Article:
Singsongs, card games and radio shows would not normally be part of a History degree – unless you are lucky enough to be taught by lecturer Lucinda Matthews-Jones, that is.
Lucinda, a specialist in Victorian history at Liverpool John Moores University, has presented her innovative methods to hundreds of other history teachers through the Royal Historical Society (RHS) and History UK.
And her novel approach has been recognised with the RHS Jinty Nelson Award for Inspirational Teaching and Supervision in History, which 'rewards those who are inspiring the next generation of historians to excel’.
A great example of Lucie’s teaching is her project for final-year BA (Hons) History students – the independent creative assessment, which throws the usual mark book out of the window.
“I’ve been running it for eight years during which time students have submitted songs, board games, an interactive child’s book, exhibition panels, craft pieces, panoramic models, radio shows, documentaries, podcasts, learning aids for children and so on. It’s amazing!”
She says she’s always struck by the creativity of student work and how much time, effort and energy they put into it.
“Like the historian Christopher Jones, I have found that students’ creative work has ‘continued to exceed my expectations’. It’s fascinating to see how students communicate the spirit of both secondary and primary sources into their outputs.”
It’s a teaching method that’s not all just about having fun, it’s also about being radical, says Lucie.
“Assessment models can reinforce social and cultural power structures,” she says.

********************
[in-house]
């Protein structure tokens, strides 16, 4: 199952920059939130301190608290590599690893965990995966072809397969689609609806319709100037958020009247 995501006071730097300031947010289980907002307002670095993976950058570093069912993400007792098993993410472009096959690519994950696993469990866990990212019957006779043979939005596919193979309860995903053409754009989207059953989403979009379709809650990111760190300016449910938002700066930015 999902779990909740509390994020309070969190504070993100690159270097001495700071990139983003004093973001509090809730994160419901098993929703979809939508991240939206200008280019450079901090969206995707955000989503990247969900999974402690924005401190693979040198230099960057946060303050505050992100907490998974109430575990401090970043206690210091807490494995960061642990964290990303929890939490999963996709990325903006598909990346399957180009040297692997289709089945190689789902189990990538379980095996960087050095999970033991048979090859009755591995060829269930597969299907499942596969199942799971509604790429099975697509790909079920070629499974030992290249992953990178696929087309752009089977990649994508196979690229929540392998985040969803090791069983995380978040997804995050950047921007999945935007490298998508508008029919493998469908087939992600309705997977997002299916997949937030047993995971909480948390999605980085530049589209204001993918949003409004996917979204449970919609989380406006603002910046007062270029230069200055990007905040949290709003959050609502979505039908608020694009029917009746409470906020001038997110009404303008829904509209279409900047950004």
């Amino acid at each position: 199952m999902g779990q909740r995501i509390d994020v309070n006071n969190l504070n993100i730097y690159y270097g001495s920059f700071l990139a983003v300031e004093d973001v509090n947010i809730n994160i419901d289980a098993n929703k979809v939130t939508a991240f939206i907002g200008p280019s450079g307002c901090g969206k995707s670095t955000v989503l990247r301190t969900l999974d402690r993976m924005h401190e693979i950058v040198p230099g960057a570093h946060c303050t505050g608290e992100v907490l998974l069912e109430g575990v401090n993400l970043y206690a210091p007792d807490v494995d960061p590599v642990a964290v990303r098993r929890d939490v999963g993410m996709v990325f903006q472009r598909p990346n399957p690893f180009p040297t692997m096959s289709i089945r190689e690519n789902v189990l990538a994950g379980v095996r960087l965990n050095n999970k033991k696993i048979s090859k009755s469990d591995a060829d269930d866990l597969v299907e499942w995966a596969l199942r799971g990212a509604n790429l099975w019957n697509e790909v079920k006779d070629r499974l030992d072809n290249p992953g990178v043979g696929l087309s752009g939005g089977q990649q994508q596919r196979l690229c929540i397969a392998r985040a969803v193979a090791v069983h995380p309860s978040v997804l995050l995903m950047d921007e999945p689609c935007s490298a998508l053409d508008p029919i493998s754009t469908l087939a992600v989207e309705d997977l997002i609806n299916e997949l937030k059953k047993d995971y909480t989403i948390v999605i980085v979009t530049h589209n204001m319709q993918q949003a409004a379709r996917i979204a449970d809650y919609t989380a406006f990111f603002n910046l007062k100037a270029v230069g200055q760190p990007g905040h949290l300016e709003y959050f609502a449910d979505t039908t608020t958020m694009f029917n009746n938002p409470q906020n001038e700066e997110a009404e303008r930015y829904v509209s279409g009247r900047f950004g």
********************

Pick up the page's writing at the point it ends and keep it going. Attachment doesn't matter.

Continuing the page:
More than words
“As a dyslexic and dyspraxic scholar, I am keen to question our ableist structures and to think about reinstating creativity into curriculum design. As a feminist, with a working-class background, I believe that we should be careful not to replicate largely middle-class, white male practices that ultimately privilege the word over other forms of creativity and ownership.”
Lucie, who says her love of history sprung from the family stories told by my grandmother, and trips to Welsh castles and English stately homes, admits she’s delighted and humbled to win the award particularly as teaching “sparks joy” for her.
She added: “I believe that effective teaching is not just about showing a passion for your topic but also about making processes transparent to students and mentoring them to hone their academic voice. I enjoy watching them grow intellectually and personally.
“I hope that for some of my students I can provide them with an opportunity to have a transformative student experience. In the future, I hope that I am the lecturer they can discuss with their friends and history peers; ‘Do you remember when Lucie…’
Lucie, a former winner of the LJMU Vice-Chancellor’s award has seen her methods adopted by other higher education institutions and sixth-form colleges.
The RHS said: "We commend her work for the excellence and enjoyment it is bringing to teaching, learning and assessment not only in history, but also in other disciplines."
Find out more about Dr Lucinda Matthews Jones and her methods of teaching history https://lucindamatthewsjones.com/2019/09/11/assessing-creatively-or-why-ive-embraced-the-unessay/ or follow her on Twitter @LucieJones83